In the morn, the road before them reveals their path splitting to two. Soon approached a disconcerting separation occurs as the disadvantaged sisters indeed go to buy fuel, while they are separated a man comes to the wiser sisters holding lanterns in the evening, with him they travail and soon all five are comforted intimately simultaneously to the man from the night. They are content with each of their decisions as known behind the door of the man with five new wives, but the reckless five sisters become scared in their waywardly path, arguing and discomforted they decide to turn aback and find their wiser sisters. Disheveled and tired they find the man’s farm by the coldest hour of morning, they make to his home and knock on his door.
Nauma: “Lord o lord, let us into warmth.”
Leonin: “Verily I may tell you this, you are strangers, so awaken you all, because you know neither the date nor hour!”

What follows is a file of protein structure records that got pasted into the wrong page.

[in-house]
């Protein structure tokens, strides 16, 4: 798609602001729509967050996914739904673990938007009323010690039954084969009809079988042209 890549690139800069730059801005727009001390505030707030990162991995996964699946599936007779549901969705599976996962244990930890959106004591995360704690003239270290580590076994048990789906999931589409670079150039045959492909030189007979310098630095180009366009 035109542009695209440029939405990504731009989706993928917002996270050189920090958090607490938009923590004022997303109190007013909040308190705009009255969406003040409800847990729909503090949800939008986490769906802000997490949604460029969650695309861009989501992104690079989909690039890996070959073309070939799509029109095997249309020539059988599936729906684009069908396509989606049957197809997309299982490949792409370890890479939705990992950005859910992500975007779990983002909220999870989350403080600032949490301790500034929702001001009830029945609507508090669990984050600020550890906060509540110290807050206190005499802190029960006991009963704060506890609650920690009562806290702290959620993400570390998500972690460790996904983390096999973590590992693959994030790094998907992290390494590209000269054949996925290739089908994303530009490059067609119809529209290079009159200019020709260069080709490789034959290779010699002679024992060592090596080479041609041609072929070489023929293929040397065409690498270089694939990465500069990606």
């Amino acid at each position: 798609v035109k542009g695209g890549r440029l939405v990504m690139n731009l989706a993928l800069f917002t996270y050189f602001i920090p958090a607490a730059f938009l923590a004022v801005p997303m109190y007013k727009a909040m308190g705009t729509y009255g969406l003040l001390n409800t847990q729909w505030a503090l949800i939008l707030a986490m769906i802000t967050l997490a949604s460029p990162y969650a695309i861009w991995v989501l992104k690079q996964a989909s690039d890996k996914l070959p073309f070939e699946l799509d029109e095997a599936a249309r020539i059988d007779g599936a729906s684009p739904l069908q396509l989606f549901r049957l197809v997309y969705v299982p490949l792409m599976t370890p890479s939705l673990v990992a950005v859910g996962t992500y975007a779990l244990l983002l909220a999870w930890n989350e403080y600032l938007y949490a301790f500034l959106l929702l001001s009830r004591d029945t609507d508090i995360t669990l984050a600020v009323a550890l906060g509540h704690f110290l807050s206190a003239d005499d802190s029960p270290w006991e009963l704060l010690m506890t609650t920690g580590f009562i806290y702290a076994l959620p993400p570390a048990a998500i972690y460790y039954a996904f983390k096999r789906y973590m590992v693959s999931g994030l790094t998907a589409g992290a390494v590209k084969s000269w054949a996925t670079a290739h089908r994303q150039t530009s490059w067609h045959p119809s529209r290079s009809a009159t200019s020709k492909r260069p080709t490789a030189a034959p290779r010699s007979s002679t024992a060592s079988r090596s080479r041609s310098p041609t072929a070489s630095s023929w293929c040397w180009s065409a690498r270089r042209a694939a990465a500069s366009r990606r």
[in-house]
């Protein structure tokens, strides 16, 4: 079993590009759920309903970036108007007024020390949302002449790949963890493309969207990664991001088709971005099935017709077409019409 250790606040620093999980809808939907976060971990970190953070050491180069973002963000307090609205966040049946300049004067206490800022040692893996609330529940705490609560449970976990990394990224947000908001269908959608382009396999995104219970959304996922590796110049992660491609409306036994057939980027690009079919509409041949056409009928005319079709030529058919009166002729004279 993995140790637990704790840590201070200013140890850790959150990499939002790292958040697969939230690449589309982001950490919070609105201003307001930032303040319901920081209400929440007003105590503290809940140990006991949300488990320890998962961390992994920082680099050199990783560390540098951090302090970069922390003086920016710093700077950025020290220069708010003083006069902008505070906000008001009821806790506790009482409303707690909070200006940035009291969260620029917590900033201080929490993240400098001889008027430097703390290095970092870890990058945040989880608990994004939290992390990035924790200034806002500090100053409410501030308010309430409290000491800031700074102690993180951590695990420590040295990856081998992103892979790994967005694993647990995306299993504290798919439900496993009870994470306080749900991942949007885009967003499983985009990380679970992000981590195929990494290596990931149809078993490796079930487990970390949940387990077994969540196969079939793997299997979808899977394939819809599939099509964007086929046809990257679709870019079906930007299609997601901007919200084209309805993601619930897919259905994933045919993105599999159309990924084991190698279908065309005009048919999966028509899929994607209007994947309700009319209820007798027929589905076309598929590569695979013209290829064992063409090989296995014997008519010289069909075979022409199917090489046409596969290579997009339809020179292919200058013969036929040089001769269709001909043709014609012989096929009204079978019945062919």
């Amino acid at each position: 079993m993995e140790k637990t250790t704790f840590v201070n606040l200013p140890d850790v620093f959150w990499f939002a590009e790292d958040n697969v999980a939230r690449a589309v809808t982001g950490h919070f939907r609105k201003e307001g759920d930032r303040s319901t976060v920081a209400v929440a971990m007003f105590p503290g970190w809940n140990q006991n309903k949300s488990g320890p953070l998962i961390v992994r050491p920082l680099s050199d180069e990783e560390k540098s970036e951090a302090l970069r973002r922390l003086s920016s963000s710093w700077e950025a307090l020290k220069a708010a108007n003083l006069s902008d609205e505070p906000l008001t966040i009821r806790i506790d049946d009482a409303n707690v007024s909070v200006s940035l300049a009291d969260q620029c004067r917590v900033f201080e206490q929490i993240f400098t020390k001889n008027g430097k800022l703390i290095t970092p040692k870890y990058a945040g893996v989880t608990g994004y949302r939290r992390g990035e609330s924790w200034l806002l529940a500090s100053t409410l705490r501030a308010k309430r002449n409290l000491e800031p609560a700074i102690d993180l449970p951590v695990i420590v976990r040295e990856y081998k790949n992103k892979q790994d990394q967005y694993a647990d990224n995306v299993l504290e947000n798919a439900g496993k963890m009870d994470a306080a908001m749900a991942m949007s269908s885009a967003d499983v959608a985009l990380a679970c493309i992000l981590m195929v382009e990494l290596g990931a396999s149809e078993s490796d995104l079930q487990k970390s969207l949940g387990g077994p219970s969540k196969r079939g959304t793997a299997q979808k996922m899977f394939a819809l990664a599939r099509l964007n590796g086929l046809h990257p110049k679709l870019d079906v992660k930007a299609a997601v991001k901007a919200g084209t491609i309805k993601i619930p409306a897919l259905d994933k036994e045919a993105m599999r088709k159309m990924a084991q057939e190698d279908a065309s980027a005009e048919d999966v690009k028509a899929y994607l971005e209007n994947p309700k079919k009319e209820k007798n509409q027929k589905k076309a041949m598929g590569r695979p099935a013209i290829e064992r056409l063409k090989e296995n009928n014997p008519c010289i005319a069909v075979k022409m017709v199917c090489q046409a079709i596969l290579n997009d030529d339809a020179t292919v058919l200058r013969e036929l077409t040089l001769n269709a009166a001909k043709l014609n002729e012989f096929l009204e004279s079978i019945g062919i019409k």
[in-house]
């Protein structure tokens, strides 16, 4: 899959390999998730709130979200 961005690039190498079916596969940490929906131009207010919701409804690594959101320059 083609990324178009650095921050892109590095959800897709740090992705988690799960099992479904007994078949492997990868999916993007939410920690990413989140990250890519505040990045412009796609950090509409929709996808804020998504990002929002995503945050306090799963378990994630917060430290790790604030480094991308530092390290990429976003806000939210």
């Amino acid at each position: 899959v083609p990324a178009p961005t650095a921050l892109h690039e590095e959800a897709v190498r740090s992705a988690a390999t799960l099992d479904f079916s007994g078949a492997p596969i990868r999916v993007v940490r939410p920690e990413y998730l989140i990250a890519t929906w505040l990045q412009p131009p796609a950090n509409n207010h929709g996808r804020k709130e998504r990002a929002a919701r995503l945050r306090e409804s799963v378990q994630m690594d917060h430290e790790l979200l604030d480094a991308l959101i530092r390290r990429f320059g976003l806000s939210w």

Then a traveling man of commercial things, a neighbor of Leonin keeping nearby his servants readily, and shows them his prowess and small fortune in goods. Over the following hours, they travel in the bleak weather and soon to his hacienda, where all things in sight are his belongings. By tyranny this now unbeknownst includes the five sisters who he claims as his wives, to the first wife he gives five chores, to the second and third wives gives two chores, and to the fourth and fifth he gives one chore. Things he thinks befit and as much to his liking, and about his lesser deeds does he commit in his home.
The wiser sisters are most unfortunate for the home does not belong to Leonin, and soon do they realize that for a night of warmth they are now again laborers of peasantry. Hence, for deed, they each carry with on the day that is this day, things to sell at a market shop and Leonin carries two things just as they carry two things. Of his sales, he takes a bag of coins, going forth, and digs elsewhere in the earth, hiding his money from his dullard overlord. After a time the lord of the servants comes and speaks of trivial news with and within the town and unto the many gathers Leonin and the five sisters, who on arrival notice their separated five sisters lavished but chattel of the regent named Roald.